A huge haul of almost 100 cubic metres of timber of various species was impounded after they were discovered in Pursat province’s Phnom Kravanh protected area over five days this month, officials said on Thursday.
Phnom Kravanh district police chief Tann Kearith told The Post on Thursday that from April 6 to 10, the relevant authorities collected the large quantity of timber from several locations in Samrong and Rokat communes in Phnom Kravanh district.
“The wood was collected and impounded temporarily at Phnom Kravanh district police headquarters, awaiting inspection and measuring,” Kearith said.
Samrong Forestry Administration deputy chief Meas Sophorn told The Post on Thursday that most of the timber found in the raid was reach kol, which is known as a third-grade timber, while first and second-grade woods, such as sokrom, pchek, srolav, cheurtea and pteak, were also found.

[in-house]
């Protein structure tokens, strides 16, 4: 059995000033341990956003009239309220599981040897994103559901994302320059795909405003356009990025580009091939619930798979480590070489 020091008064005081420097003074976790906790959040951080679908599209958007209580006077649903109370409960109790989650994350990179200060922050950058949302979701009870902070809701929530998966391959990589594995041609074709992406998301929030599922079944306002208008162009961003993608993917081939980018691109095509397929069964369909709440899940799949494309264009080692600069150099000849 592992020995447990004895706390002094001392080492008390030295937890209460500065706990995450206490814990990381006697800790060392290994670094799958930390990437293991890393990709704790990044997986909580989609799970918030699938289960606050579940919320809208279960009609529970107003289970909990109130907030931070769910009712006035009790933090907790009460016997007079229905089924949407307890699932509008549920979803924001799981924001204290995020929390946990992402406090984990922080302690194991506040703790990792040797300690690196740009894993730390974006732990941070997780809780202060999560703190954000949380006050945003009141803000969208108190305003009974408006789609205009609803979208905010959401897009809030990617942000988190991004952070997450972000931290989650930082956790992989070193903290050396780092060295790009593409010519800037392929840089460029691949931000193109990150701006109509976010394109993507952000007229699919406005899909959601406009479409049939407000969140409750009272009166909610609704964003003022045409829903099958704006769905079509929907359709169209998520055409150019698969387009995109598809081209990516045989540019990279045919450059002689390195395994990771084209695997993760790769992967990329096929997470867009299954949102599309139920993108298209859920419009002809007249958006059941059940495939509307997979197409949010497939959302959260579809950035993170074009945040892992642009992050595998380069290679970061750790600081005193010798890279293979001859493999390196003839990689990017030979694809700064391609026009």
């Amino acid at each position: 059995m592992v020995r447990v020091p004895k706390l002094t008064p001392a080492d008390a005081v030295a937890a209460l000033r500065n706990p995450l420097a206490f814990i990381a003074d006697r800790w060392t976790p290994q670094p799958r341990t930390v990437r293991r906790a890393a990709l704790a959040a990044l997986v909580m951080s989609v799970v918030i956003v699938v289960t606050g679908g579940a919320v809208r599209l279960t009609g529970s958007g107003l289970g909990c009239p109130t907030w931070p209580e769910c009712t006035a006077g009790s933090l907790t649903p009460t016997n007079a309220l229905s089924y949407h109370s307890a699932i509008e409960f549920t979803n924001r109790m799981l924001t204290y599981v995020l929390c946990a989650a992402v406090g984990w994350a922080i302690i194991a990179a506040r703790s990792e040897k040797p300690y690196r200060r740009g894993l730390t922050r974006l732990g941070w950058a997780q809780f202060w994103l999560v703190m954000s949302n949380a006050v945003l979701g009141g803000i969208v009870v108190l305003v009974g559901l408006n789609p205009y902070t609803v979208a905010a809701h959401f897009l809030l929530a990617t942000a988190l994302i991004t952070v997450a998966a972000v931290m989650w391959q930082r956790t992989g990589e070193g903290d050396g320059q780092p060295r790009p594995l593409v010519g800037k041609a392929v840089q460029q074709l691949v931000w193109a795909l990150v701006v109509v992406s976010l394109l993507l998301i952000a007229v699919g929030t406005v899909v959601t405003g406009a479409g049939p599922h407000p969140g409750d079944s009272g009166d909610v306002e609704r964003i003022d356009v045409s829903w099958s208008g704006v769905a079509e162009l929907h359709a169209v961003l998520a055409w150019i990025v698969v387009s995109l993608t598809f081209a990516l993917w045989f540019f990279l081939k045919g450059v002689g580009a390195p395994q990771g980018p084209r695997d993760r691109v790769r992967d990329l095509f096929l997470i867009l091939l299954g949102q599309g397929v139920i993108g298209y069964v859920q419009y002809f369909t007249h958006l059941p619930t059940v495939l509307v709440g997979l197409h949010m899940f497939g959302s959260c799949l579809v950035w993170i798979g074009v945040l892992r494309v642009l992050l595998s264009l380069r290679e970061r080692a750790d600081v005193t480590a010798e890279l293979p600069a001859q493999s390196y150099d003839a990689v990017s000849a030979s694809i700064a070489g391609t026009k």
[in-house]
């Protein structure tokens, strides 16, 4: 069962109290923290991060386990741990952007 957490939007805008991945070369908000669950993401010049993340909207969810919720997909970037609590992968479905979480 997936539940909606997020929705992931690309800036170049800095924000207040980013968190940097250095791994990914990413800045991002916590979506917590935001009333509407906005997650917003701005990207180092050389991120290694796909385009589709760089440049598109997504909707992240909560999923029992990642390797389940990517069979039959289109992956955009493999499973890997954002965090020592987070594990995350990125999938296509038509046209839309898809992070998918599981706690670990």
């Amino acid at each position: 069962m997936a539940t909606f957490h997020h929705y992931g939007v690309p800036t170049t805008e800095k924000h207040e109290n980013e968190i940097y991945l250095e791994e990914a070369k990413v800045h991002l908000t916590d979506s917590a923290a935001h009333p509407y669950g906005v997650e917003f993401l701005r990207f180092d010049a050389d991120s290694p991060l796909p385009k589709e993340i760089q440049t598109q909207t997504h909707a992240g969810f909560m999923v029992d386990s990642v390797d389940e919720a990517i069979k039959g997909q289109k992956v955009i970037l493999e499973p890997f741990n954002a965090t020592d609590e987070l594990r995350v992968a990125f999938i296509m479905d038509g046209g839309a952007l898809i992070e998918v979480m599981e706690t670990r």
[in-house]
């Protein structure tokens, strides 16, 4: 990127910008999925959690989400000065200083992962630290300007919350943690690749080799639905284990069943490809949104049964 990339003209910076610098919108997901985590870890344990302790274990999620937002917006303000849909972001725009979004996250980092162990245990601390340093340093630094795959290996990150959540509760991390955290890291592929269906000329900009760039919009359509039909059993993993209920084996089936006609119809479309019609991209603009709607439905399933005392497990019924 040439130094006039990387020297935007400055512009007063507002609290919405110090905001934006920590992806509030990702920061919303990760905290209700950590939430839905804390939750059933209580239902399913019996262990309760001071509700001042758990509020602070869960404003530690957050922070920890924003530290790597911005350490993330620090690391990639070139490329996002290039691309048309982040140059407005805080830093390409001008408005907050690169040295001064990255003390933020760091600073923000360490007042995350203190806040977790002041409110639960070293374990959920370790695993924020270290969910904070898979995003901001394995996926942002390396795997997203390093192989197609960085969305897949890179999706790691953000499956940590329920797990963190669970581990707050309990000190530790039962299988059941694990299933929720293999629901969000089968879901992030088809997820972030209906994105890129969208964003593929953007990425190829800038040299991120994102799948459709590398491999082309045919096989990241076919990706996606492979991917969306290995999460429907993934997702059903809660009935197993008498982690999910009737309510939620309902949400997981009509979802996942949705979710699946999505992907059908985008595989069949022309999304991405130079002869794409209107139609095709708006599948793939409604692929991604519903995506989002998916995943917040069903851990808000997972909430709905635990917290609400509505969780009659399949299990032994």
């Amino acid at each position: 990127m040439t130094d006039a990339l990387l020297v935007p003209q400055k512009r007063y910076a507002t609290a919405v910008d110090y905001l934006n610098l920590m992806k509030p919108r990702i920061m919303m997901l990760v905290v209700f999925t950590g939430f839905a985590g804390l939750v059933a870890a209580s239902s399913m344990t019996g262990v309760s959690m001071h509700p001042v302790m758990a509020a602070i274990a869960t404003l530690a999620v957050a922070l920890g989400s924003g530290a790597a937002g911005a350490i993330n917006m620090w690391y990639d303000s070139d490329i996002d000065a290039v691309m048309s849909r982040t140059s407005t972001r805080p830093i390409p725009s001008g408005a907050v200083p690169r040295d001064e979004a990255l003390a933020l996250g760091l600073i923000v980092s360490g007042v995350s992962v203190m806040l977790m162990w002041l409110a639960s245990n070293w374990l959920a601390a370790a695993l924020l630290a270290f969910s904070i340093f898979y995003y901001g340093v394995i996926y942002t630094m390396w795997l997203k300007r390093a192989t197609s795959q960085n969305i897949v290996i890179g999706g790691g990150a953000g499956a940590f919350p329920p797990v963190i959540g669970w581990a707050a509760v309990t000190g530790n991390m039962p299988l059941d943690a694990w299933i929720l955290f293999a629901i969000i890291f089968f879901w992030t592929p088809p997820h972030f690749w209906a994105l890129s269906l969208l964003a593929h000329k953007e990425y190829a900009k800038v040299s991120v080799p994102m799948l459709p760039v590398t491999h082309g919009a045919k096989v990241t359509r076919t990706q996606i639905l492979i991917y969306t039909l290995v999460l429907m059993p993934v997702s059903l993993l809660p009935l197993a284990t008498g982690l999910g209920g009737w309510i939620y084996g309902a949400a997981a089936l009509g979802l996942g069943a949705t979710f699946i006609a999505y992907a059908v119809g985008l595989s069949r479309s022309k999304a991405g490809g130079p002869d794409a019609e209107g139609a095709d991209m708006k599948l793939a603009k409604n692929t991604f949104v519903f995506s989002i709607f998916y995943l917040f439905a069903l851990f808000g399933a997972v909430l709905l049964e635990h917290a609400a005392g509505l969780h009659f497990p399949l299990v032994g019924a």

“The timber was loaded on 15 trucks. Most of it had been cut into planks and lengths suitable for the construction of houses,” he said.
Phnom Kravanh district governor So Sahong, who led the joint task force, told The Post that according to a preliminary assessment, the haul amounted to almost 100 cubic metres.
“The timber has not been measured yet, but according to my assessment, it amounts to just less than 100 cubic metres. The task force gathered the timber from different locations in Samrong and Rokat communes. We used 15 trucks to transport the confiscated wood,” he said.
The timber haul, he said, would be accurately measured after the Khmer New Year.